Unbeknownst to Hedi and her mother, an Austrian prison guard who knew Kristallnacht was coming had hidden her father, saving him from almost certain deportation. But time was running out for the family to find a safe place in another country, until a Jewish lawyer in West Hampstead, London, offered to act as a guarantor for their passage to England. When Hedi’s father was released from prison, they prepared to flee. They were only allowed to bring one suitcase each with nothing of value and two pounds seventeen and sixpence between them. Hedi brought with her a very small doll named little Susie and a book about a gang of child detectives called Heavens, My Shoes.

On the 44-hour journey through Europe, they had to change trains three times, and were searched head to toe each time. Then as the train crossed the border out of Germany, those at the front started shouting, ‘Death to Hitler’. “We were at the back, terrified that they’d stop the train and we’d all be shot,” says Hedi.

Refuge at last

Hedi’s family settled in Hertfordshire in 1939, where her parents got jobs as domestic servants, in line with immigration rules.

Hedi Argent and her family in the present day. © Joy Gregory
Hedi Argent and her family in the present day. © Joy Gregory

“They traded safety for everything they knew, and accepted they would always be refugees, and always be outsiders.”

After the war, her parents wrote to the Red Cross hoping to find their extended family. They found out that most of those left in Europe had been murdered during the Holocaust. Bubi and his parents had been trapped when war broke out and sent to Auschwitz where Hedi’s aunt was gassed. Bubi was made a slave labourer, but by the time of liberation was one of thousands of ‘half-alive bodies’ who’d endured a death march to Gunskirchen concentration camp. He was taken to a nearby hospital by the Americans and died there one day after liberation and eight weeks before his 17th birthday.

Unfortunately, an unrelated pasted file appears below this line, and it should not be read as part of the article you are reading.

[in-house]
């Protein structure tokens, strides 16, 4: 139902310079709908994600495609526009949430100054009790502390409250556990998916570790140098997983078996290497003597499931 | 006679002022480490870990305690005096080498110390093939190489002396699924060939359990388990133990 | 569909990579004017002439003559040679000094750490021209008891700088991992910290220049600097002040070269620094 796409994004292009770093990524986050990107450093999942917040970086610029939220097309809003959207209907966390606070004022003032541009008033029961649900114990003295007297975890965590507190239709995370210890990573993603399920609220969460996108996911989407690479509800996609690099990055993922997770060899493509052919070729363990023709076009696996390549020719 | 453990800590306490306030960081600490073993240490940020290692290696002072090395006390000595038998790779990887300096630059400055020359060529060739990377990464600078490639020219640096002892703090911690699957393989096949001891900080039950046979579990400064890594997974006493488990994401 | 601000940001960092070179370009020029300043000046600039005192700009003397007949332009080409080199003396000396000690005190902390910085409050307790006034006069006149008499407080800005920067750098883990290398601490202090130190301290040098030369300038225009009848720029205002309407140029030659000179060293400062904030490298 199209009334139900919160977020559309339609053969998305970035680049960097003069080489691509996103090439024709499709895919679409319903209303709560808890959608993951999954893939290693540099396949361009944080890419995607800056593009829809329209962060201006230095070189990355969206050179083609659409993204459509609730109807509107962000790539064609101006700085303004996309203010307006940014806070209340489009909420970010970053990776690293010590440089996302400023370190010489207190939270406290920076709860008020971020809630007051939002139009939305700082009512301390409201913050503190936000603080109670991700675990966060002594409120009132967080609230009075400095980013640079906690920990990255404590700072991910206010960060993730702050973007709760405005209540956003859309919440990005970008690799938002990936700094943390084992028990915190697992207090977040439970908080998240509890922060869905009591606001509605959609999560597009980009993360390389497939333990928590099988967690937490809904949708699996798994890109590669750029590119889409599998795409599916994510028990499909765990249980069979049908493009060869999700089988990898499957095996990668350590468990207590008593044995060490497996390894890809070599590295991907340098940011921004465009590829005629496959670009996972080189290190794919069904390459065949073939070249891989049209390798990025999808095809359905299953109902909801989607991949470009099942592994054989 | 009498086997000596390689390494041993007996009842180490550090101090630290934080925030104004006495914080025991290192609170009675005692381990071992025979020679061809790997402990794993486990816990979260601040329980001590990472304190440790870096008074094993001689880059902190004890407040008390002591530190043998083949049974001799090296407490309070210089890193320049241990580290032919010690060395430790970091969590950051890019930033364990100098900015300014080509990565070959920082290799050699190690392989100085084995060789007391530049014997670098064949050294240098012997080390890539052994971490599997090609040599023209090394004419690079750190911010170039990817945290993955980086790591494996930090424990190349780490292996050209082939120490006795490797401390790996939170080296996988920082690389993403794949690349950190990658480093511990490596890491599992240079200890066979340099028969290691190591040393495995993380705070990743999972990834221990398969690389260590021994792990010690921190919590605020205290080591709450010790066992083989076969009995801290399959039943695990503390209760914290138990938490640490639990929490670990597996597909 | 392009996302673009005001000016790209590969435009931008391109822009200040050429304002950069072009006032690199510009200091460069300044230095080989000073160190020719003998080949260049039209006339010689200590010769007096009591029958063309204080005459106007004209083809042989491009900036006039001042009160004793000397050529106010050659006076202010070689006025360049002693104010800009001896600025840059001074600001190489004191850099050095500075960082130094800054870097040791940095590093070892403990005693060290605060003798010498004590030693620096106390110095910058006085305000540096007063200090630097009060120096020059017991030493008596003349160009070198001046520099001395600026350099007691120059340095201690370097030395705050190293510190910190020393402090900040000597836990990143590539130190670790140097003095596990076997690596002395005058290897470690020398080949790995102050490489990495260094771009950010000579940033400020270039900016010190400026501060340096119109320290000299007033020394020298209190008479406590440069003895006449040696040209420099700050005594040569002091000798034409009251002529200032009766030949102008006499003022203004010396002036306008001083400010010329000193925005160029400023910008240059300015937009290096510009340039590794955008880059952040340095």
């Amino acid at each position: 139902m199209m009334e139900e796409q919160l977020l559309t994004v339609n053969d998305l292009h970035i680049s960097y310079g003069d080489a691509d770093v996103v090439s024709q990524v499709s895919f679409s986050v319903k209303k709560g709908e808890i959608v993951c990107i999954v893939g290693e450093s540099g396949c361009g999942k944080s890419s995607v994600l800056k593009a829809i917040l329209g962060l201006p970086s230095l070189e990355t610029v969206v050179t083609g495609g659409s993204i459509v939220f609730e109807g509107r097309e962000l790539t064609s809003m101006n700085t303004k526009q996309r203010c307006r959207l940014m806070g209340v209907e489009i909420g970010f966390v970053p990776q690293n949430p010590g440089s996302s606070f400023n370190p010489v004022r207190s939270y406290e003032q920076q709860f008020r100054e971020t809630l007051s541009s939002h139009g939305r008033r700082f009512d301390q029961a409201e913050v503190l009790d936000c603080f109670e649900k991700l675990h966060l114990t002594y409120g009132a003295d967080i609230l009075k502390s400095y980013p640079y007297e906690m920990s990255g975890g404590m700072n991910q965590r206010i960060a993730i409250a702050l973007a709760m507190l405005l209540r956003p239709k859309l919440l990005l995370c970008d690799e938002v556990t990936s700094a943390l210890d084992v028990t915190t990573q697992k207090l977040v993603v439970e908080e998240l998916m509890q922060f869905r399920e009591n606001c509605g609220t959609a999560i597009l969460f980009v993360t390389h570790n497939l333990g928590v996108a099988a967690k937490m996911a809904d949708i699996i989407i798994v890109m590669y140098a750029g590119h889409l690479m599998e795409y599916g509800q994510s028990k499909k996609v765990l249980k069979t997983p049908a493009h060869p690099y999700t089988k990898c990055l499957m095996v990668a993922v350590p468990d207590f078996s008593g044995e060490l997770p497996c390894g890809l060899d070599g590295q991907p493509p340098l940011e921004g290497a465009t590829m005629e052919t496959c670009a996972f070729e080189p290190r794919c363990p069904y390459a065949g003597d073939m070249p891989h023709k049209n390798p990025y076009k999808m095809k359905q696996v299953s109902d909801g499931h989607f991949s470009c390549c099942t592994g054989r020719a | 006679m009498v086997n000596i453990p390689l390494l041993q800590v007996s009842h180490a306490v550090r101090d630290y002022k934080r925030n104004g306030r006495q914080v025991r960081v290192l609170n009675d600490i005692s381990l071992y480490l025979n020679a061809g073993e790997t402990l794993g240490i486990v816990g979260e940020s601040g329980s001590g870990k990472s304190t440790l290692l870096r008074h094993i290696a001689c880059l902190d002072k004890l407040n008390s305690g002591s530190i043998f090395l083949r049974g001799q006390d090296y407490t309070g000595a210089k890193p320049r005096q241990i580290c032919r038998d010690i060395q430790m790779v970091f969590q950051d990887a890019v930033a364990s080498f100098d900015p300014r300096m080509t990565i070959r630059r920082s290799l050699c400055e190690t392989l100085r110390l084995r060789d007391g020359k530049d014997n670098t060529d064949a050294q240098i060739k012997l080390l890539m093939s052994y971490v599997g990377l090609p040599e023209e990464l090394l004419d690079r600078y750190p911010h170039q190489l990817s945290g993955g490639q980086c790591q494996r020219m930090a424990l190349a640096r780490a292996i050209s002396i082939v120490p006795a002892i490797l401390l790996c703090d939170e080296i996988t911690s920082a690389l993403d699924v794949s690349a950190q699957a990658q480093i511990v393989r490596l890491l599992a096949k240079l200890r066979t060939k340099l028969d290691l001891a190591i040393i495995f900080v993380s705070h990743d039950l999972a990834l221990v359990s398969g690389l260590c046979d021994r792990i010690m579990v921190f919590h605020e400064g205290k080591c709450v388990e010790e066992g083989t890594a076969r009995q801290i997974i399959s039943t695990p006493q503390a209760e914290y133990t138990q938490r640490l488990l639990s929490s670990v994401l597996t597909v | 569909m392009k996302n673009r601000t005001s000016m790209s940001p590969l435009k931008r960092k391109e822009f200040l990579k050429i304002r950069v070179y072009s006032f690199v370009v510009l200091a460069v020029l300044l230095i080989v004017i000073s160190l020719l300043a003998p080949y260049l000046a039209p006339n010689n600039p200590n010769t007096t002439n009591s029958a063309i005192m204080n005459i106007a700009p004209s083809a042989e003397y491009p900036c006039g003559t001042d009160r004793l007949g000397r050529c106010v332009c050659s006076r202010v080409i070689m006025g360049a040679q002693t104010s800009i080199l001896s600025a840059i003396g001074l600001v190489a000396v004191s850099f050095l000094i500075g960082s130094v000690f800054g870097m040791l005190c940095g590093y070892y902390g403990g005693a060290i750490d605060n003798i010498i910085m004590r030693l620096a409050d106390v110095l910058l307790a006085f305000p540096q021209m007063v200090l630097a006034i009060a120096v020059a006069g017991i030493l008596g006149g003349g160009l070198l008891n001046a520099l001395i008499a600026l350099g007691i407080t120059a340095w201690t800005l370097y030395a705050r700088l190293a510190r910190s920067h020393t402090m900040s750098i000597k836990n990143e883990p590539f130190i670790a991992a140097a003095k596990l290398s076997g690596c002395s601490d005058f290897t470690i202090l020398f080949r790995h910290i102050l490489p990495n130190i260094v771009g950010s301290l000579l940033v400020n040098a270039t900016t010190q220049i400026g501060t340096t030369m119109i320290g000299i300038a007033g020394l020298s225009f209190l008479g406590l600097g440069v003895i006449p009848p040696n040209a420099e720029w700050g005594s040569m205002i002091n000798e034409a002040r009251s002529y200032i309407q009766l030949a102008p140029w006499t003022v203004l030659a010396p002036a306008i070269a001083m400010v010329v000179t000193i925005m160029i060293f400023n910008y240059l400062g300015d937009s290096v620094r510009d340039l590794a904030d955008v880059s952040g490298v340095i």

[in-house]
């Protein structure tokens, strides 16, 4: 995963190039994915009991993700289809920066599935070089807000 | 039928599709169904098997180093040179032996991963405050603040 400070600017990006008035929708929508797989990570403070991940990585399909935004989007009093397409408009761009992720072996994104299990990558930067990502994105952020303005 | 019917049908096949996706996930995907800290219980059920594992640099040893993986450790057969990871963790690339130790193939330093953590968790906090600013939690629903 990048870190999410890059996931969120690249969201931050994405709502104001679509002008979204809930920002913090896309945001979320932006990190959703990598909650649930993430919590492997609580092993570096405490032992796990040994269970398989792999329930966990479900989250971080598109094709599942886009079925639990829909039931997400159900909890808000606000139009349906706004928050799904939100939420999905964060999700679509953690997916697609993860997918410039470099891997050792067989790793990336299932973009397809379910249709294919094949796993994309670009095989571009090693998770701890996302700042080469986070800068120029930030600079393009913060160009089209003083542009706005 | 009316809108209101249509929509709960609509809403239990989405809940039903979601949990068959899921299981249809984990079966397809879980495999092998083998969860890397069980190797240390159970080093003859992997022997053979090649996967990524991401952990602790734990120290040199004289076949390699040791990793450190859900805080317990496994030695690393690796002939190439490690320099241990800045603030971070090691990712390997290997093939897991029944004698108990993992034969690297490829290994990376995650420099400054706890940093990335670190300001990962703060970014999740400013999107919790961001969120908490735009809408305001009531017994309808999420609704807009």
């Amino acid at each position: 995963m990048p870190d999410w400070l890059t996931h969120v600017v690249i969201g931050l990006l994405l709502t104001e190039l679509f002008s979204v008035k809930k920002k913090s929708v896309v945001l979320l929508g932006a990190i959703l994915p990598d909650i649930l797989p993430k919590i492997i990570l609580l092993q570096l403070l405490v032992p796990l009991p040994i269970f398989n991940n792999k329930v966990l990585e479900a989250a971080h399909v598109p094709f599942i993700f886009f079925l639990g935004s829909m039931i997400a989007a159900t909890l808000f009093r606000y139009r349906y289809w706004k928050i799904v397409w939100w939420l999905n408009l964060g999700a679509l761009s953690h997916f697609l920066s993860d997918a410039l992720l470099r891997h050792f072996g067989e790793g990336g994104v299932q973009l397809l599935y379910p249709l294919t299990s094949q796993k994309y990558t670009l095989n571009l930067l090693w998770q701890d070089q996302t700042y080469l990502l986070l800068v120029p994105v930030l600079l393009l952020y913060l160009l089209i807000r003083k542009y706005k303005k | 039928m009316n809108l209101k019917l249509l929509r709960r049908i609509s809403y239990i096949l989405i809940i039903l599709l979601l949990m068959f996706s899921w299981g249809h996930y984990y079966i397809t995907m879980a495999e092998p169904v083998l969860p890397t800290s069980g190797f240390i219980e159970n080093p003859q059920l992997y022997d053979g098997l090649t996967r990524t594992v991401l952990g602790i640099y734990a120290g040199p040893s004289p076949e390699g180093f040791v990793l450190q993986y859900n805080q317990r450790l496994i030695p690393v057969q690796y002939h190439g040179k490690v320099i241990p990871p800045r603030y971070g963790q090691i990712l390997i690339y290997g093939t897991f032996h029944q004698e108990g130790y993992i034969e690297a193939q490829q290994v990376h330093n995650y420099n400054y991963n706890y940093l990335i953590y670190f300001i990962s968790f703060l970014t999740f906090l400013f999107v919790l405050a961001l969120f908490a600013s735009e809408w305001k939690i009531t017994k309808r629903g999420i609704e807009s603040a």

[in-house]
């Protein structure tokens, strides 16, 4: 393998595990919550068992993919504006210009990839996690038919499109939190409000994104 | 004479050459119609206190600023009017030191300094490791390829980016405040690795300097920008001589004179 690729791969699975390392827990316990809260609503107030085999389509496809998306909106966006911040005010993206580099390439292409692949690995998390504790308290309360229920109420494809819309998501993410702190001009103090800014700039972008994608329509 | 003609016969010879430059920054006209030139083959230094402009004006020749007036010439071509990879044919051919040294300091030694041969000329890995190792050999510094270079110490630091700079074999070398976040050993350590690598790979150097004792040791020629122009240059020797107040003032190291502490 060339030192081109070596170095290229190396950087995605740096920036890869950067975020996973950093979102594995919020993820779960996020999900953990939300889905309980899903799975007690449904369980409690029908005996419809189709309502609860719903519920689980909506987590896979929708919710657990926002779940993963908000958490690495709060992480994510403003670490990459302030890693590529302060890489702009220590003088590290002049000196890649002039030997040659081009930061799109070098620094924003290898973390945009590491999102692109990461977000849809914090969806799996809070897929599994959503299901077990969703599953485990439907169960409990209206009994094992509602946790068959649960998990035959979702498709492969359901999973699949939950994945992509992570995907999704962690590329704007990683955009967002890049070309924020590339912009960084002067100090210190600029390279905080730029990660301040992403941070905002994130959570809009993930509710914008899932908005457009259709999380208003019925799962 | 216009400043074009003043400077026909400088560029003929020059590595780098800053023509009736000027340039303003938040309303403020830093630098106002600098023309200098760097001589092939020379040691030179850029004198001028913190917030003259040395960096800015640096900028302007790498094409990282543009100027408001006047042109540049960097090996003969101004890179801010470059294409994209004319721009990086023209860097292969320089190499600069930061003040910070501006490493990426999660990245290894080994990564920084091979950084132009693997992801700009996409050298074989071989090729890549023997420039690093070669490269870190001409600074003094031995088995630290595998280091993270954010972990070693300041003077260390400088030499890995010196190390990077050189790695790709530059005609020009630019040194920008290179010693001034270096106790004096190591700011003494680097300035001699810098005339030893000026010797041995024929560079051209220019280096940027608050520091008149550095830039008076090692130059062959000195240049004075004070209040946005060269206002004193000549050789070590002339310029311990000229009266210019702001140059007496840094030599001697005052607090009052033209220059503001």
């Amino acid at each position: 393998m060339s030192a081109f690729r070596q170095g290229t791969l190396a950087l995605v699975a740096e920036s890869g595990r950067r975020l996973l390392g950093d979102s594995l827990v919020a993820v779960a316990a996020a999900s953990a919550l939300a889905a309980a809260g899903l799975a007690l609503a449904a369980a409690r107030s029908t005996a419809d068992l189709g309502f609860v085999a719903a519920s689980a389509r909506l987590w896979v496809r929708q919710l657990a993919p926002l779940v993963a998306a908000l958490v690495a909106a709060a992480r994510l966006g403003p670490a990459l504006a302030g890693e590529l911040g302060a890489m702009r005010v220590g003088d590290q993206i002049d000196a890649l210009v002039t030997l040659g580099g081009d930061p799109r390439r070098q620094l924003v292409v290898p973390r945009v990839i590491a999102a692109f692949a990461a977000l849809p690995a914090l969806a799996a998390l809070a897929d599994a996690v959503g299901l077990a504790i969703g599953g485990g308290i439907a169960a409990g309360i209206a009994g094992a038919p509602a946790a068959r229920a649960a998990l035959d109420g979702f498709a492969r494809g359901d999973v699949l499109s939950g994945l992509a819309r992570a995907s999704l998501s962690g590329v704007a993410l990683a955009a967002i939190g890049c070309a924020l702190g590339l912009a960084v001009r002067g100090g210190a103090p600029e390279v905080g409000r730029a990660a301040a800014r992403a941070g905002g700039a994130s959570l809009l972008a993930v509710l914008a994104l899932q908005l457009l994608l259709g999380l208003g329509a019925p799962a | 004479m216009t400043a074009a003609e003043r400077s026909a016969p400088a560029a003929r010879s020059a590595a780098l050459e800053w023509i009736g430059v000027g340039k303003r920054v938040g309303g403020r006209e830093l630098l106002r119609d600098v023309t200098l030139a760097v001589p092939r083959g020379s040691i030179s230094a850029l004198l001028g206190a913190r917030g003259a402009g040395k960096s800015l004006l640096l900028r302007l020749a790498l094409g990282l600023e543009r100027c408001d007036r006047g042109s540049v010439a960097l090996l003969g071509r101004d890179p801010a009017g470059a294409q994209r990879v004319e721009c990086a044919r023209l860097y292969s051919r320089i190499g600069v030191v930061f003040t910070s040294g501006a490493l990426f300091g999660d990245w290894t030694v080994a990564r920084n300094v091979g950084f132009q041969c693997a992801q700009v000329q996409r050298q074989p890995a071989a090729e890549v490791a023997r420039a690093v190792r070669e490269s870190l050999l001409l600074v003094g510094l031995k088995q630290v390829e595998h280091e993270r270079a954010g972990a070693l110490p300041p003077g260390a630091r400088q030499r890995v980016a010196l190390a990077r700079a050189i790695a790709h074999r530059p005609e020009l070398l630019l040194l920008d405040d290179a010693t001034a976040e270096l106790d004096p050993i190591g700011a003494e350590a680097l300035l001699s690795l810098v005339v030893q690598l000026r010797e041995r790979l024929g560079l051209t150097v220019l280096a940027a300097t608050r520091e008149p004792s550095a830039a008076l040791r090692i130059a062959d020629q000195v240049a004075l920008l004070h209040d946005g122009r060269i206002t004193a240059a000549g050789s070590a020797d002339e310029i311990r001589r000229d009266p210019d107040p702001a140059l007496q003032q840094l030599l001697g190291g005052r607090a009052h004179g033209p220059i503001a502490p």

Keeping our history alive

Johanna Balazs (Charlotte's mother) with the nephews and nieces she rescued
Johanna Balazs (Charlotte's mother) with the nephews and nieces she rescued

Charlotte, 69, like many descendants found her mother’s flight from Austria after its annexation – the Anschluss – was never discussed.

Born in 1911, her mother had left Vienna for England after being sacked as a bookkeeper. She sponsored her three nephews and two nieces to join her, and though three of her siblings survived, her parents and elder brother were deported to Riga and shot after the borders closed.

“I feel very strongly that these stories have to be kept alive and acknowledged,” says Charlotte.

“Giving back and honouring is important – and in a way volunteering at Age UK Barnet is part of carrying on my mother’s work. I am so proud of her.”

Charlotte Balazs

Hedi, who has two daughters and three grandchildren, calls herself one of the “lucky ones”.  She keeps the light of her family’s history alive in talks to schools and spoke at the Welsh Parliament this week, accompanied by Charlotte, to mark Holocaust Memorial Day. She hopes her testimony will have the same impact as the famous quote from Eleanor Roosevelt, who reflected: “I hope in future we will remember there can be no compromise of any kind with what we know is wrong.”

Charlotte’s message this year is simple: “We're all ordinary people trying to get by. Be kind to one another and do no harm. Do good and try to be happy.”

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Last updated: Feb 22 2023